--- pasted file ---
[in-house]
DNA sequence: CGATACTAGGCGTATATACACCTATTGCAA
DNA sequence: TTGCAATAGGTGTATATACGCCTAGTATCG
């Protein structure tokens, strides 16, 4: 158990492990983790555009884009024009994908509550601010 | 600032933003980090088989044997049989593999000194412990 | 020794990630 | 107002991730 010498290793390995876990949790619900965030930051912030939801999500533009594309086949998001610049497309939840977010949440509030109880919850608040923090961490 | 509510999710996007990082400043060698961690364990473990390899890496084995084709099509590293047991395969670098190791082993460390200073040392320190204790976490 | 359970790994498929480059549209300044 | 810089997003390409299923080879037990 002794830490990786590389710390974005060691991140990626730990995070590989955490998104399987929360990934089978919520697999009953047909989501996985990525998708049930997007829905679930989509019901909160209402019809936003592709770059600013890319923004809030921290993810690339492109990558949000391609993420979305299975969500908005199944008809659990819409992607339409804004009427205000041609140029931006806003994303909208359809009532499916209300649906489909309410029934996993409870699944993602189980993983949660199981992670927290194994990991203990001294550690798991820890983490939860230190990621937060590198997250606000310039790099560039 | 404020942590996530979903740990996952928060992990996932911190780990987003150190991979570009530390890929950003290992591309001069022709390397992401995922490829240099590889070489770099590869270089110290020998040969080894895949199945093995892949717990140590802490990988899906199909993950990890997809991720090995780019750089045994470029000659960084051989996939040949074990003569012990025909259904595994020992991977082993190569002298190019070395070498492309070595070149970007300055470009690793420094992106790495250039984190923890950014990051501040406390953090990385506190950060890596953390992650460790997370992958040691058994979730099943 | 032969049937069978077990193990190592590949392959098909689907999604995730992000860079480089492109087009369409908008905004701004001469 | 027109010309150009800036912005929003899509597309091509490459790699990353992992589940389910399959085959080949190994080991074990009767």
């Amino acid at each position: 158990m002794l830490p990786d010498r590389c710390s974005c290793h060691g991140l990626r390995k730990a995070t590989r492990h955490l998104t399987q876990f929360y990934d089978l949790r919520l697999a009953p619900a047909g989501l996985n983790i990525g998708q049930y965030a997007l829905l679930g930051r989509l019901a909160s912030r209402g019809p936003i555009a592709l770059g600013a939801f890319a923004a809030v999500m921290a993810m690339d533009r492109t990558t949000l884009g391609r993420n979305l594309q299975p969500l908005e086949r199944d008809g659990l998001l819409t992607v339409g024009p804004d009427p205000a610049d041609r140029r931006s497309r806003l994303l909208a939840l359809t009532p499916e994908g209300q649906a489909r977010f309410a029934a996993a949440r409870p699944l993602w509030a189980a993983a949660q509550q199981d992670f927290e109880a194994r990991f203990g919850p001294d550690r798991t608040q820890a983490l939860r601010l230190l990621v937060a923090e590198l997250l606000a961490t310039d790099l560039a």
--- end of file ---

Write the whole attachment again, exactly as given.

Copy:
[in-house]
DNA sequence: CGATACTAGGCGTATATACACCTATTGCAA
DNA sequence: TTGCAATAGGTGTATATACGCCTAGTATCG
């Protein structure tokens, strides 16, 4: 158990492990983790555009884009024009994908509550601010 | 600032933003980090088989044997049989593999000194412990 | 020794990630 | 107002991730 010498290793390995876990949790619900965030930051912030939801999500533009594309086949998001610049497309939840977010949440509030109880919850608040923090961490 | 509510999710996007990082400043060698961690364990473990390899890496084995084709099509590293047991395969670098190791082993460390200073040392320190204790976490 | 359970790994498929480059549209300044 | 810089997003390409299923080879037990 002794830490990786590389710390974005060691991140990626730990995070590989955490998104399987929360990934089978919520697999009953047909989501996985990525998708049930997007829905679930989509019901909160209402019809936003592709770059600013890319923004809030921290993810690339492109990558949000391609993420979305299975969500908005199944008809659990819409992607339409804004009427205000041609140029931006806003994303909208359809009532499916209300649906489909309410029934996993409870699944993602189980993983949660199981992670927290194994990991203990001294550690798991820890983490939860230190990621937060590198997250606000310039790099560039 | 404020942590996530979903740990996952928060992990996932911190780990987003150190991979570009530390890929950003290992591309001069022709390397992401995922490829240099590889070489770099590869270089110290020998040969080894895949199945093995892949717990140590802490990988899906199909993950990890997809991720090995780019750089045994470029000659960084051989996939040949074990003569012990025909259904595994020992991977082993190569002298190019070395070498492309070595070149970007300055470009690793420094992106790495250039984190923890950014990051501040406390953090990385506190950060890596953390992650460790997370992958040691058994979730099943 | 032969049937069978077990193990190592590949392959098909689907999604995730992000860079480089492109087009369409908008905004701004001469 | 027109010309150009800036912005929003899509597309091509490459790699990353992992589940389910399959085959080949190994080991074990009767």
């Amino acid at each position: 158990m002794l830490p990786d010498r590389c710390s974005c290793h060691g991140l990626r390995k730990a995070t590989r492990h955490l998104t399987q876990f929360y990934d089978l949790r919520l697999a009953p619900a047909g989501l996985n983790i990525g998708q049930y965030a997007l829905l679930g930051r989509l019901a909160s912030r209402g019809p936003i555009a592709l770059g600013a939801f890319a923004a809030v999500m921290a993810m690339d533009r492109t990558t949000l884009g391609r993420n979305l594309q299975p969500l908005e086949r199944d008809g659990l998001l819409t992607v339409g024009p804004d009427p205000a610049d041609r140029r931006s497309r806003l994303l909208a939840l359809t009532p499916e994908g209300q649906a489909r977010f309410a029934a996993a949440r409870p699944l993602w509030a189980a993983a949660q509550q199981d992670f927290e109880a194994r990991f203990g919850p001294d550690r798991t608040q820890a983490l939860r601010l230190l990621v937060a923090e590198l997250l606000a961490t310039d790099l560039a």